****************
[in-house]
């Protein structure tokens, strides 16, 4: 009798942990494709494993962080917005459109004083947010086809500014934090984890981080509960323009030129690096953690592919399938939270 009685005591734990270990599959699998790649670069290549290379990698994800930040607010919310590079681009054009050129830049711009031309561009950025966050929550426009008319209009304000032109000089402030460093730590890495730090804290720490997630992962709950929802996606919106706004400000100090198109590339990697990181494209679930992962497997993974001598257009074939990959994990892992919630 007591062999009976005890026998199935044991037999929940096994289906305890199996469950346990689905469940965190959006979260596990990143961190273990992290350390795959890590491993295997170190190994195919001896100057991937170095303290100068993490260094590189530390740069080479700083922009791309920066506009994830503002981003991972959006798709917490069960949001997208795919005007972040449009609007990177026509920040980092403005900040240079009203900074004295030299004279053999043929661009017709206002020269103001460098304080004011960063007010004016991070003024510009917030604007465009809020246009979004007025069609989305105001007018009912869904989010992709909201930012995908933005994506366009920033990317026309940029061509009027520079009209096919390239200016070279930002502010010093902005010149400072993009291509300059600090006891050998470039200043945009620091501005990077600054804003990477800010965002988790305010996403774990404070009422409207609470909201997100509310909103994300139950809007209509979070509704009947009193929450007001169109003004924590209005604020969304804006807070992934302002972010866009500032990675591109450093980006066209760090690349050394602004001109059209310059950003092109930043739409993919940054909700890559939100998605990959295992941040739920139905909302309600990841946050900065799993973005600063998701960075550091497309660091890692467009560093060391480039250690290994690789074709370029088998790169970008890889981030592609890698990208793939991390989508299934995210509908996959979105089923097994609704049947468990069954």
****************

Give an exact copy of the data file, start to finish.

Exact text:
[in-house]
């Protein structure tokens, strides 16, 4: 009798942990494709494993962080917005459109004083947010086809500014934090984890981080509960323009030129690096953690592919399938939270 009685005591734990270990599959699998790649670069290549290379990698994800930040607010919310590079681009054009050129830049711009031309561009950025966050929550426009008319209009304000032109000089402030460093730590890495730090804290720490997630992962709950929802996606919106706004400000100090198109590339990697990181494209679930992962497997993974001598257009074939990959994990892992919630 007591062999009976005890026998199935044991037999929940096994289906305890199996469950346990689905469940965190959006979260596990990143961190273990992290350390795959890590491993295997170190190994195919001896100057991937170095303290100068993490260094590189530390740069080479700083922009791309920066506009994830503002981003991972959006798709917490069960949001997208795919005007972040449009609007990177026509920040980092403005900040240079009203900074004295030299004279053999043929661009017709206002020269103001460098304080004011960063007010004016991070003024510009917030604007465009809020246009979004007025069609989305105001007018009912869904989010992709909201930012995908933005994506366009920033990317026309940029061509009027520079009209096919390239200016070279930002502010010093902005010149400072993009291509300059600090006891050998470039200043945009620091501005990077600054804003990477800010965002988790305010996403774990404070009422409207609470909201997100509310909103994300139950809007209509979070509704009947009193929450007001169109003004924590209005604020969304804006807070992934302002972010866009500032990675591109450093980006066209760090690349050394602004001109059209310059950003092109930043739409993919940054909700890559939100998605990959295992941040739920139905909302309600990841946050900065799993973005600063998701960075550091497309660091890692467009560093060391480039250690290994690789074709370029088998790169970008890889981030592609890698990208793939991390989508299934995210509908996959979105089923097994609704049947468990069954």